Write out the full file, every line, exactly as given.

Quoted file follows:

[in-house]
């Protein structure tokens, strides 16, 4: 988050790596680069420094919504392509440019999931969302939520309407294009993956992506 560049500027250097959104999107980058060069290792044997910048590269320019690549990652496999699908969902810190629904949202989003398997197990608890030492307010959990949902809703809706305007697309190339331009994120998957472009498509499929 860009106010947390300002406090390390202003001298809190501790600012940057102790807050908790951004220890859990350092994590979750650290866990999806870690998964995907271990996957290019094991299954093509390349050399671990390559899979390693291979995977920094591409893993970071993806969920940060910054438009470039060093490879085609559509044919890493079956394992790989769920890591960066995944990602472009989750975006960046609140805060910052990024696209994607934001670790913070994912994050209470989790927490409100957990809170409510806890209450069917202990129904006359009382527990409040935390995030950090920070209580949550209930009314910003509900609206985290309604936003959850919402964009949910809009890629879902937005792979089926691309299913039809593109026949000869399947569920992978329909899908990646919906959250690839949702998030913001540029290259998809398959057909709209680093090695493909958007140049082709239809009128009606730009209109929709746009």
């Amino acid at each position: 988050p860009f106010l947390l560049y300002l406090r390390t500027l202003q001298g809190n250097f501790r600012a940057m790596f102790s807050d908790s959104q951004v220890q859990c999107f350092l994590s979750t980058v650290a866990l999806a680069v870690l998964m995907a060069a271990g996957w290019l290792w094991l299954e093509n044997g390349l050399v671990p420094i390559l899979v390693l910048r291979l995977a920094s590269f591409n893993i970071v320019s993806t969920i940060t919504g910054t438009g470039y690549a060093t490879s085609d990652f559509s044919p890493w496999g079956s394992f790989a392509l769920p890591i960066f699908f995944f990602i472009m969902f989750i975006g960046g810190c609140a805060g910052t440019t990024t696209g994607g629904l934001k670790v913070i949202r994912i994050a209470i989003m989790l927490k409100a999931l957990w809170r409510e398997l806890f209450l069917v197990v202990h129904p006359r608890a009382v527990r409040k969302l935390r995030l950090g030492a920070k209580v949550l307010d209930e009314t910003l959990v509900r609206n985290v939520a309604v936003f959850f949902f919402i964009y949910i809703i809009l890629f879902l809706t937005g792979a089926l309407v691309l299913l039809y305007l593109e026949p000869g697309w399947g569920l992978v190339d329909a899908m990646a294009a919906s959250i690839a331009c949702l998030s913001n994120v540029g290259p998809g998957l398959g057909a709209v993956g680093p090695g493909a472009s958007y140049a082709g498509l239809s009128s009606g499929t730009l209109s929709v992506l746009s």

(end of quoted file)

[in-house]
């Protein structure tokens, strides 16, 4: 988050790596680069420094919504392509440019999931969302939520309407294009993956992506 560049500027250097959104999107980058060069290792044997910048590269320019690549990652496999699908969902810190629904949202989003398997197990608890030492307010959990949902809703809706305007697309190339331009994120998957472009498509499929 860009106010947390300002406090390390202003001298809190501790600012940057102790807050908790951004220890859990350092994590979750650290866990999806870690998964995907271990996957290019094991299954093509390349050399671990390559899979390693291979995977920094591409893993970071993806969920940060910054438009470039060093490879085609559509044919890493079956394992790989769920890591960066995944990602472009989750975006960046609140805060910052990024696209994607934001670790913070994912994050209470989790927490409100957990809170409510806890209450069917202990129904006359009382527990409040935390995030950090920070209580949550209930009314910003509900609206985290309604936003959850919402964009949910809009890629879902937005792979089926691309299913039809593109026949000869399947569920992978329909899908990646919906959250690839949702998030913001540029290259998809398959057909709209680093090695493909958007140049082709239809009128009606730009209109929709746009």
């Amino acid at each position: 988050p860009f106010l947390l560049y300002l406090r390390t500027l202003q001298g809190n250097f501790r600012a940057m790596f102790s807050d908790s959104q951004v220890q859990c999107f350092l994590s979750t980058v650290a866990l999806a680069v870690l998964m995907a060069a271990g996957w290019l290792w094991l299954e093509n044997g390349l050399v671990p420094i390559l899979v390693l910048r291979l995977a920094s590269f591409n893993i970071v320019s993806t969920i940060t919504g910054t438009g470039y690549a060093t490879s085609d990652f559509s044919p890493w496999g079956s394992f790989a392509l769920p890591i960066f699908f995944f990602i472009m969902f989750i975006g960046g810190c609140a805060g910052t440019t990024t696209g994607g629904l934001k670790v913070i949202r994912i994050a209470i989003m989790l927490k409100a999931l957990w809170r409510e398997l806890f209450l069917v197990v202990h129904p006359r608890a009382v527990r409040k969302l935390r995030l950090g030492a920070k209580v949550l307010d209930e009314t910003l959990v509900r609206n985290v939520a309604v936003f959850f949902f919402i964009y949910i809703i809009l890629f879902l809706t937005g792979a089926l309407v691309l299913l039809y305007l593109e026949p000869g697309w399947g569920l992978v190339d329909a899908m990646a294009a919906s959250i690839a331009c949702l998030s913001n994120v540029g290259p998809g998957l398959g057909a709209v993956g680093p090695g493909a472009s958007y140049a082709g498509l239809s009128s009606g499929t730009l209109s929709v992506l746009s």